Presenter Biographies



Bill Browning
Terrapin Bright Green, LLC
Washington, D.C.

The Economic Value of Biophilic Design; Understanding the Science and Application
February 4, 12:30pm EST

William D. Browning, Hon AIA, BED Colorado University, MSRED MIT.  In 1991, he founded Rocky Mountain Institute’s Green Development Services and in 2006 Terrapin Bright Green LLC. He is a researcher, author and consultant for corporations, government agencies and large-scale developments. His clients include Lucasfilm, Yellowstone National Park, Disney, New Songdo City, Google, Bank of America, the White House, and the Sydney 2000 Olympic Village. He was a founding member of the USGBC.




Megan Draheim and Stella Tarnay
The Biophilic DC Initiative
Washington, D.C.

Creating a More Biophilic Washington, DC
February 18, 12:30pm EST

Megan Draheim  is a Visiting Assistant Professor at the Virginia Tech Center for Leadership in Global Sustainability. She has been involved with urban wildlife issues in a variety of capacities, including working with urban wildlife rehabilitators, examining feral cat issues, and researching human-coyote interactions in urban settings. She also teaches urban wildlife and human-wildlife conflict courses at Virginia Tech and previously taught the subjects at George Mason University.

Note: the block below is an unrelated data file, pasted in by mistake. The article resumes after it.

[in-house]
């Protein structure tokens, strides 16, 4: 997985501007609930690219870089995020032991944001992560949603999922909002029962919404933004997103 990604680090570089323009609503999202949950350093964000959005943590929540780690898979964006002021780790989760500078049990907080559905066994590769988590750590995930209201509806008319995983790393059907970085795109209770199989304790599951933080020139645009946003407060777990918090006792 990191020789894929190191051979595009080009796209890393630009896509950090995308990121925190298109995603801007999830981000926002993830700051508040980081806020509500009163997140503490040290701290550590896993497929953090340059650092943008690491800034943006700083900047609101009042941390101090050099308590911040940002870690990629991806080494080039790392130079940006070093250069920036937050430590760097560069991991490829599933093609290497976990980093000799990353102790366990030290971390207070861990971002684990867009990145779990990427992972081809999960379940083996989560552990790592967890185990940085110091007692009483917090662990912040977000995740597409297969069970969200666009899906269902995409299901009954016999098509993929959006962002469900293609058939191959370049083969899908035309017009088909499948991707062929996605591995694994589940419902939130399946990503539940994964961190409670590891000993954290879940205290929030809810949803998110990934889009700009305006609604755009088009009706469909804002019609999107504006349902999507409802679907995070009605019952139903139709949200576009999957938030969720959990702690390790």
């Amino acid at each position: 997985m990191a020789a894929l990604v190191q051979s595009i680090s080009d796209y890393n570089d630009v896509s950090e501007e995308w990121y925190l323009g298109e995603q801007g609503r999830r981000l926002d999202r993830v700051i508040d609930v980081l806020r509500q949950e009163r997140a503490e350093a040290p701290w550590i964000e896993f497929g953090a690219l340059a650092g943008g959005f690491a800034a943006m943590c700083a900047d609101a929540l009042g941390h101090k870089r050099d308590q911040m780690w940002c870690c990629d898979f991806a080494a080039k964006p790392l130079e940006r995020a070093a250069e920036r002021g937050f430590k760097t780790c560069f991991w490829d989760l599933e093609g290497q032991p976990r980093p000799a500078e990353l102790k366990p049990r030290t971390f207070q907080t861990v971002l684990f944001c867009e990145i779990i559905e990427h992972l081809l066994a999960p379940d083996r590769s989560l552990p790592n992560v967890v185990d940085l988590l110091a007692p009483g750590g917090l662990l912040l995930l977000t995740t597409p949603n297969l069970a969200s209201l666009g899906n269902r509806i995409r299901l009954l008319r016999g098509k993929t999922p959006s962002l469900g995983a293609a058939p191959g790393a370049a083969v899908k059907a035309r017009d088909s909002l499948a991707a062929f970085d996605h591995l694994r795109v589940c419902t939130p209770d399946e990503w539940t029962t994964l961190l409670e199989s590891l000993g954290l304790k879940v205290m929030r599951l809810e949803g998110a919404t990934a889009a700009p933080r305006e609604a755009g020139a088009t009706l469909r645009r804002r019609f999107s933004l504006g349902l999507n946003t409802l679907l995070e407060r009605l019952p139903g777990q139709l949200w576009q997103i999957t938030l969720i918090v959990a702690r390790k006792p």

Stella Tarnay is the Chair of Education for Dumbarton Oaks Park, a historic woodland landscape in Washington DC. She serves as advisor to City Wildlife and the Sustainable Landscape Design Program at George Washington University. Before working with natural systems, she was the Senior Policy Officer for Green Building in the District of Columbia Department of the Environment. She was a participating member of the Nature and Green Economy working groups for Sustainable DC.

Yvonne Lynch
Leader of the Urban Ecology and Urban Forest Team
City of Melbourne, Australia

Enhancing Urban Ecology for the City of Melbourne
March 4, 6:00pm EST 


Yvonne Lynch is an urban climate adaptation policy expert and communications strategist.  She leads the Urban Ecology and Urban Forest Team at the City of Melbourne. The team focus is ecosystem led adaptation for climate resilience and citizen engagement through transparency and participation. She has developed and led some of the most progressive climate change policies and initiatives for the city including the implementation of the Climate Change Adaptation Strategy, the strategic development of the 1200 Buildings Program, securing a legislative amendment to initiate Australia’s first Environmental Upgrade Agreement, developing the Urban Forest Strategy and the Tree Protection Policy. She has commissioned Melbourne’s first research on sea-level rise, white roofs, dendrochronology to assess the effects of climate impacts. These projects have received awards nationally from the United Nations Association of Australia, The Banksia Foundation and the National Climate Change Adaptation Research Centre and internationally from the C40 Cities Program.